Rainwater: collecting, consuming and conserving

Rainwater, even when collected in the heart of a city like Sydney, is completely safe to drink. Through years of testing rainwater at his own house, Michael Mobbs has even shown that it’s cleaner than mains water.  Rainwater will be collected and used to meet all my potable water needs; by reusing treated greywater for my non-potable water needs, installing low-flow taps and shower head and purchasing water efficient appliances, I will maximise the amazing and free resource that is rainwater.  Initial tests of my rainwater show it’s cleaner than mains water.

Collecting

All the rainwater that falls on my roof will be collected and stored in my backyard, none of it will be wasted. Although it is not uncommon to have a backyard rainwater tank storing roof-harvested rainwater, I went an extra step and decided to also capture the water off the front portion of my roof that would otherwise fall onto the street and become polluted stormwater.

The water that falls on my roof (both on the front and back sections) will go into self-cleaning gutters that leave leaves and debris behind. The water will then flow into a device called a “first flush” that directs the first layer of dirty rainwater straight into the garden. The remaining, clean rainwater is diverted into a series of above ground and underground rainwater tanks.

Consuming

Once the rainwater is in the tank, it’s ready to be used! It is pumped into the house on demand by a Davey pump when a tap is turned on (the Davey pump only uses 200W to get the water into my house). It will have a bladder, like a tyre bladder, which will prevent the pump coming on each time the tap is turned on; the air in thebladder propels the waterto the tap and when the air runs out thepump cuts in. Simple as that. Any overflow from the tank system goes into the backyard absorption pit, and it is all kept on-site.

I love my rainwater system because I know where the water comes from, where it’s been, and the energy required to get it to my taps and shower head (gravity and a simple pump). If you’re using city mains, here’s a small glimpse into the long and inefficient journey your water has taken:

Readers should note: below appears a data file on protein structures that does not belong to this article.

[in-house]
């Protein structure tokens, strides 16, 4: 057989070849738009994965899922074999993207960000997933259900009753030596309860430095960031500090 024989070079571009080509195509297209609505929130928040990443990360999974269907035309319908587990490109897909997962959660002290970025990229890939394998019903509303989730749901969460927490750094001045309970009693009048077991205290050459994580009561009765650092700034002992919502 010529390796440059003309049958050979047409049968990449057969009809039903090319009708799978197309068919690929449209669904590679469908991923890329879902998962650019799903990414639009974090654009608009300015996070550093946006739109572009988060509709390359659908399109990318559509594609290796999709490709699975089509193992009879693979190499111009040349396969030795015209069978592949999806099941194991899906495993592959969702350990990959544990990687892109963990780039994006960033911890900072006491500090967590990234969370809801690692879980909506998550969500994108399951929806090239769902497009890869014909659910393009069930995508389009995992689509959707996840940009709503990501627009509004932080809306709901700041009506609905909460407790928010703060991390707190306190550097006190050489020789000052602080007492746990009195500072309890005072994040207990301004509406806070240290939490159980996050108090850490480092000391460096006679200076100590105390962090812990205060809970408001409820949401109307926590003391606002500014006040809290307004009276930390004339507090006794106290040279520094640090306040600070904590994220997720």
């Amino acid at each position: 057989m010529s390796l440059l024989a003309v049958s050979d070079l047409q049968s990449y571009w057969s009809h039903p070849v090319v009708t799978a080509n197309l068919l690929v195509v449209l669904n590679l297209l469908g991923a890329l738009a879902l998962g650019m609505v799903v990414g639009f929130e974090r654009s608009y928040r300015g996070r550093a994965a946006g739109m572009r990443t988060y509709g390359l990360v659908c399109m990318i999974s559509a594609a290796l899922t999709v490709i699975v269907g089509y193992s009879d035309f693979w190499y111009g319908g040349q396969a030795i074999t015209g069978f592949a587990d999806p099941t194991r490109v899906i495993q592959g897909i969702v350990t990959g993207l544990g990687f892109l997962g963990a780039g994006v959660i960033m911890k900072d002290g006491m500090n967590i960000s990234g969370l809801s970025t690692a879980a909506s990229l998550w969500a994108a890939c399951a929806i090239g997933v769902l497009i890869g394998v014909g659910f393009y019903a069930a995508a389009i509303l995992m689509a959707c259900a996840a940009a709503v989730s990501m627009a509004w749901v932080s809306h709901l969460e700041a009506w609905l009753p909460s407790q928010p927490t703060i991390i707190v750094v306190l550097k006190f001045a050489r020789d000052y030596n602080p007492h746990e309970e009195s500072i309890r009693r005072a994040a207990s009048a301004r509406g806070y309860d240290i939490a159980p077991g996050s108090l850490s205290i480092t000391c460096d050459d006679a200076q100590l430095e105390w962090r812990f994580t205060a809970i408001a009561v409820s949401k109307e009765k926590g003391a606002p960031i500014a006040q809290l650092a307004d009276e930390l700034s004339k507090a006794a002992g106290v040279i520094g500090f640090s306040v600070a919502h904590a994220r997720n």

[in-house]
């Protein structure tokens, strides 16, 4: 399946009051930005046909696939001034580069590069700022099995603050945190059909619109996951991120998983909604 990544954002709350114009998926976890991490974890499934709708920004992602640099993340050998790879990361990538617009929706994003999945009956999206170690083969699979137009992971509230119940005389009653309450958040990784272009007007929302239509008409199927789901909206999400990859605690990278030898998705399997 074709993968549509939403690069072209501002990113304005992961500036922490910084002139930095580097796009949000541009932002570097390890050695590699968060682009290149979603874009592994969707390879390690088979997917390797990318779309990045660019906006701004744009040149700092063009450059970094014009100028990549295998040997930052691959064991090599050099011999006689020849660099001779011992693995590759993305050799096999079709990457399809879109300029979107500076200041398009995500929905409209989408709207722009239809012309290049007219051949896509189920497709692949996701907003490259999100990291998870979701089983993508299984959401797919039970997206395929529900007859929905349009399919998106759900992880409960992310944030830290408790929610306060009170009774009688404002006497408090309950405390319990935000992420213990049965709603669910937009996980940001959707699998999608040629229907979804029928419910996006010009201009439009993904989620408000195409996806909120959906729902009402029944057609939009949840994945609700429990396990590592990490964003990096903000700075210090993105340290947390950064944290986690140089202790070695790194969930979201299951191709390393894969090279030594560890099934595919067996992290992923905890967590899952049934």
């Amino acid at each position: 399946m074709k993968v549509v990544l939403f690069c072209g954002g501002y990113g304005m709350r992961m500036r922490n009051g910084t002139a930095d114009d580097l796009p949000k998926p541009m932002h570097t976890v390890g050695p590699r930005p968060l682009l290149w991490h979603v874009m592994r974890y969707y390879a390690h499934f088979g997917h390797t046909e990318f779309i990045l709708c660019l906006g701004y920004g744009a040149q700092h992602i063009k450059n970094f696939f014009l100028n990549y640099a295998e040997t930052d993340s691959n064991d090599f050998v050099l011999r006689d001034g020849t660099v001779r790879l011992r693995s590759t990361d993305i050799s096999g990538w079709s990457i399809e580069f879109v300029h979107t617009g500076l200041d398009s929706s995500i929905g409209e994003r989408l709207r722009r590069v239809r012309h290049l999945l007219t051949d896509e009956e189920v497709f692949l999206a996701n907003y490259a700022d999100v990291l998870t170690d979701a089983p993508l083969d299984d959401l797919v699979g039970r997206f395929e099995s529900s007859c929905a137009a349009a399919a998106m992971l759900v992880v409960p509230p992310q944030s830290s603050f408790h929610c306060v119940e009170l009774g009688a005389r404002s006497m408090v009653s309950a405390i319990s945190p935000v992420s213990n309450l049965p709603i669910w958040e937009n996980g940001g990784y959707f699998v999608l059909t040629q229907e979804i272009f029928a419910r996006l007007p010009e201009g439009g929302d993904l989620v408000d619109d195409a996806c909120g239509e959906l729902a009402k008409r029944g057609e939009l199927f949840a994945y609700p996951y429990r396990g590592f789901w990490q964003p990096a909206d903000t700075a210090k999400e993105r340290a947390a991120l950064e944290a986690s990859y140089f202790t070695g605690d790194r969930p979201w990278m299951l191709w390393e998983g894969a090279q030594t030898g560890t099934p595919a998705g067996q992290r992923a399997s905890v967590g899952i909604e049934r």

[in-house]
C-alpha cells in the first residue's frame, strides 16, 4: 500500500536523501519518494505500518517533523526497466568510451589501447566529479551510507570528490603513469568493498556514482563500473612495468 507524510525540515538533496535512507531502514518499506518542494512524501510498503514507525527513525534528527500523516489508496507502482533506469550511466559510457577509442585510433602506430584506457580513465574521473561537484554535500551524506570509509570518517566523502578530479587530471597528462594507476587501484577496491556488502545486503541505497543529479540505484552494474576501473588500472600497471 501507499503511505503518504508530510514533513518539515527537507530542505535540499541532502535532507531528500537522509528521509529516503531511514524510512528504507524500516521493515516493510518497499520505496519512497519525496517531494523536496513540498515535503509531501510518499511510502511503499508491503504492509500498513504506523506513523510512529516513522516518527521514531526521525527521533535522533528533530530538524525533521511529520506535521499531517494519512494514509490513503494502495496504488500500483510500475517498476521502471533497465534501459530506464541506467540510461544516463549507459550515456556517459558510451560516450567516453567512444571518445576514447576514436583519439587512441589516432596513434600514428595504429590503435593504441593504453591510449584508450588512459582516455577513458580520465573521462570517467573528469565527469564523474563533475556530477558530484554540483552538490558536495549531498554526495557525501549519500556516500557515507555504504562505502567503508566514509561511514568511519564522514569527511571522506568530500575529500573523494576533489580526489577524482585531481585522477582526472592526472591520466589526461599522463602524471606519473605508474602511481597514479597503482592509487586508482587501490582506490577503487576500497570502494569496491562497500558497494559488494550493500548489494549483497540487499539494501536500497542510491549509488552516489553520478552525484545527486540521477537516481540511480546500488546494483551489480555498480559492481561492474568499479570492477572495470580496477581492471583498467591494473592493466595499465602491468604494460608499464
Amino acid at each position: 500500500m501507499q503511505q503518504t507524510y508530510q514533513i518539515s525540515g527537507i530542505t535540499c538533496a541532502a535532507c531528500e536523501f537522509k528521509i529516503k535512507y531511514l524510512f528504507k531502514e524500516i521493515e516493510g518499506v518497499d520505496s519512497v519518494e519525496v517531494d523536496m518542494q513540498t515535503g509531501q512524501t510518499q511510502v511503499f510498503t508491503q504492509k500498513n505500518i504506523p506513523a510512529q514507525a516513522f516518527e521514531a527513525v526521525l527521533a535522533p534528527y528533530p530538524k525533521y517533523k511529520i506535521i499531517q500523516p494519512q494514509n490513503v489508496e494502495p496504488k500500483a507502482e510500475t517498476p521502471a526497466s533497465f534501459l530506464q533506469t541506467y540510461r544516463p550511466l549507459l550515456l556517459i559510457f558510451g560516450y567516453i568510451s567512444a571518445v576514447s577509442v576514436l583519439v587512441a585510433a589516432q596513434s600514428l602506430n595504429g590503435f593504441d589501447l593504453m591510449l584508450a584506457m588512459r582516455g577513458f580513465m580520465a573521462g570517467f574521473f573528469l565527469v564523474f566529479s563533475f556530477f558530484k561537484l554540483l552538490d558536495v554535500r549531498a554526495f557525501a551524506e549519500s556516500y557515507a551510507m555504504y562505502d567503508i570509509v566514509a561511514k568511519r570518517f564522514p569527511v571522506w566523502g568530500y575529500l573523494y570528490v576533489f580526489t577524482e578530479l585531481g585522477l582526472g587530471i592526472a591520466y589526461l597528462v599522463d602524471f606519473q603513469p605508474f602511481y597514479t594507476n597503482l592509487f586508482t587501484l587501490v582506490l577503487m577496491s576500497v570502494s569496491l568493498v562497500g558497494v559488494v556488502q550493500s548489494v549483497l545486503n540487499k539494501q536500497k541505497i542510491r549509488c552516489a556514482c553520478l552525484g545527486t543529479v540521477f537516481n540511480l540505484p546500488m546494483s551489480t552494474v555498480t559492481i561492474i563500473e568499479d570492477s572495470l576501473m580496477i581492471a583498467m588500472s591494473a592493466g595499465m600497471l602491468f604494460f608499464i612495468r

To get water from dams to houses, water flows through 21,000 kilometres of pipes. Placed end to end, these pipes would stretch from Sydney to Los Angeles and back! There are also 164 pumping stations, 251 reservoir tanks and nine water filtration plants that are all part of Sydney’s drinking water system

That’s a lot of energy and resources that could all be avoided!  Remember: you can’t turn on your tap without burning coal or gas,  unless you use a raintank and solar energy.

Conserving

Even if you’re not ready to make the switch to rainwater, here are five simple and FREE things you can do to save the amount of water you use.

1.     Use the dishwasher instead of washing by hand; energy and water efficient dishwashers use less water than washing dishes by hand. If you do have to wash dishes by hand, don’t let the water run. Fill one basin with wash water and the other with rinse water.

2.     Use one glass for your drinking water each day or refill a water bottle; this small change will cut down on the number of glasses you have to wash each day. If everyone in your house does this, that’s several glasses each day that you don’t have to wash.

3.     When doing laundry, match the water level to the size of the load and use cold water; this saves water and energy, and helps your clothes retain their colour.

4.     Toilet leaks can be silent and waste lots of water! Be sure to test your toilet for leaks at least once a year by putting food colouring in the tank, if it seeps into the bowl without flushing, there’s a leak. On that note, replace any leaking faucets as soon as possible because all those drops add up to a lot of water at the end of the day! In the meantime, but a pitcher underneath the faucet to collect that dripping water and use it later.

5.     If you’re due to replace your taps and shower heads, make sure you buy efficient models that range from 4 to 7 litres per minute depending on the application. Old taps and shower heads can use as much as 20 litres of water per minute! This small fix will result in huge water savings.